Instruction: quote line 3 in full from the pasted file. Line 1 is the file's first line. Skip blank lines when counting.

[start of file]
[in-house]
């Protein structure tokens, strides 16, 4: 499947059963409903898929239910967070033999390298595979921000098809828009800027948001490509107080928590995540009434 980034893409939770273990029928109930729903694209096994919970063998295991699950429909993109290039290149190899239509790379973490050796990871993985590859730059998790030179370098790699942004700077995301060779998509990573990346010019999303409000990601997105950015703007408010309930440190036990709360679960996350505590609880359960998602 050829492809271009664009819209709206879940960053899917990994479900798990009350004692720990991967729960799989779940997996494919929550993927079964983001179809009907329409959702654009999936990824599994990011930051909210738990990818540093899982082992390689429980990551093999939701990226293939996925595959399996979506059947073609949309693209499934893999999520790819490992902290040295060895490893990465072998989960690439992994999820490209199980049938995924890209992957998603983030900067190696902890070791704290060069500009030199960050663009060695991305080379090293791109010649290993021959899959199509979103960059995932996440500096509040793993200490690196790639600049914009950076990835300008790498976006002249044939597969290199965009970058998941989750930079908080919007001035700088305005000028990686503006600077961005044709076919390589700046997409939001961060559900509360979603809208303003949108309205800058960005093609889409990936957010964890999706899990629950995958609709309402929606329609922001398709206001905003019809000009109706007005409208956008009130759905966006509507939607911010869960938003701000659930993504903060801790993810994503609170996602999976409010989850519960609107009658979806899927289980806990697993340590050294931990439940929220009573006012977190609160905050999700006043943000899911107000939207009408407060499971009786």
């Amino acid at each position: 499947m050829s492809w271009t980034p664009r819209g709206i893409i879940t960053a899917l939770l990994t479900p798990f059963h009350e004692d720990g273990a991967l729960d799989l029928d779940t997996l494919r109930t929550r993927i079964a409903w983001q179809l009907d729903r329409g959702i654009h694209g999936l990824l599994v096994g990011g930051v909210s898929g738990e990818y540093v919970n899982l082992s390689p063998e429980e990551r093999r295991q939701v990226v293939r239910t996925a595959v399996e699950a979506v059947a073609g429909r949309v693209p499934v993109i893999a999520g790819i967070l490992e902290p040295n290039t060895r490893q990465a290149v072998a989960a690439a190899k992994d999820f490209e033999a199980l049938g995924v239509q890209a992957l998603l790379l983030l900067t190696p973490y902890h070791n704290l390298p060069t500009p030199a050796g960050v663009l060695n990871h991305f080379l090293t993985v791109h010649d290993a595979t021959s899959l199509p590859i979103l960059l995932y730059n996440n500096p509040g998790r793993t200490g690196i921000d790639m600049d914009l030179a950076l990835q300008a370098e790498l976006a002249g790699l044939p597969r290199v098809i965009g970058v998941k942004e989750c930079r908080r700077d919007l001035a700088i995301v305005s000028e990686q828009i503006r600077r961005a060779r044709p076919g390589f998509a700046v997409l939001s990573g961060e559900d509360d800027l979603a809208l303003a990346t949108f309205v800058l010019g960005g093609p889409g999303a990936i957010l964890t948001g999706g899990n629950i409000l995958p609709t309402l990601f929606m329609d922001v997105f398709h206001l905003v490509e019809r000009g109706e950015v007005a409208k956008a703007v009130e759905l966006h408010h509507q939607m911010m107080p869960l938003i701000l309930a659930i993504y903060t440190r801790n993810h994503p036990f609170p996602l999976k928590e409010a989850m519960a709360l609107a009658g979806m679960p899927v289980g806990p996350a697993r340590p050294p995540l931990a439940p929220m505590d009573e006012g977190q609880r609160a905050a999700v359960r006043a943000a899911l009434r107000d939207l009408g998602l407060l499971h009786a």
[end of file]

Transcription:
């Amino acid at each position: 499947m050829s492809w271009t980034p664009r819209g709206i893409i879940t960053a899917l939770l990994t479900p798990f059963h009350e004692d720990g273990a991967l729960d799989l029928d779940t997996l494919r109930t929550r993927i079964a409903w983001q179809l009907d729903r329409g959702i654009h694209g999936l990824l599994v096994g990011g930051v909210s898929g738990e990818y540093v919970n899982l082992s390689p063998e429980e990551r093999r295991q939701v990226v293939r239910t996925a595959v399996e699950a979506v059947a073609g429909r949309v693209p499934v993109i893999a999520g790819i967070l490992e902290p040295n290039t060895r490893q990465a290149v072998a989960a690439a190899k992994d999820f490209e033999a199980l049938g995924v239509q890209a992957l998603l790379l983030l900067t190696p973490y902890h070791n704290l390298p060069t500009p030199a050796g960050v663009l060695n990871h991305f080379l090293t993985v791109h010649d290993a595979t021959s899959l199509p590859i979103l960059l995932y730059n996440n500096p509040g998790r793993t200490g690196i921000d790639m600049d914009l030179a950076l990835q300008a370098e790498l976006a002249g790699l044939p597969r290199v098809i965009g970058v998941k942004e989750c930079r908080r700077d919007l001035a700088i995301v305005s000028e990686q828009i503006r600077r961005a060779r044709p076919g390589f998509a700046v997409l939001s990573g961060e559900d509360d800027l979603a809208l303003a990346t949108f309205v800058l010019g960005g093609p889409g999303a990936i957010l964890t948001g999706g899990n629950i409000l995958p609709t309402l990601f929606m329609d922001v997105f398709h206001l905003v490509e019809r000009g109706e950015v007005a409208k956008a703007v009130e759905l966006h408010h509507q939607m911010m107080p869960l938003i701000l309930a659930i993504y903060t440190r801790n993810h994503p036990f609170p996602l999976k928590e409010a989850m519960a709360l609107a009658g979806m679960p899927v289980g806990p996350a697993r340590p050294p995540l931990a439940p929220m505590d009573e006012g977190q609880r609160a905050a999700v359960r006043a943000a899911l009434r107000d939207l009408g998602l407060l499971h009786a």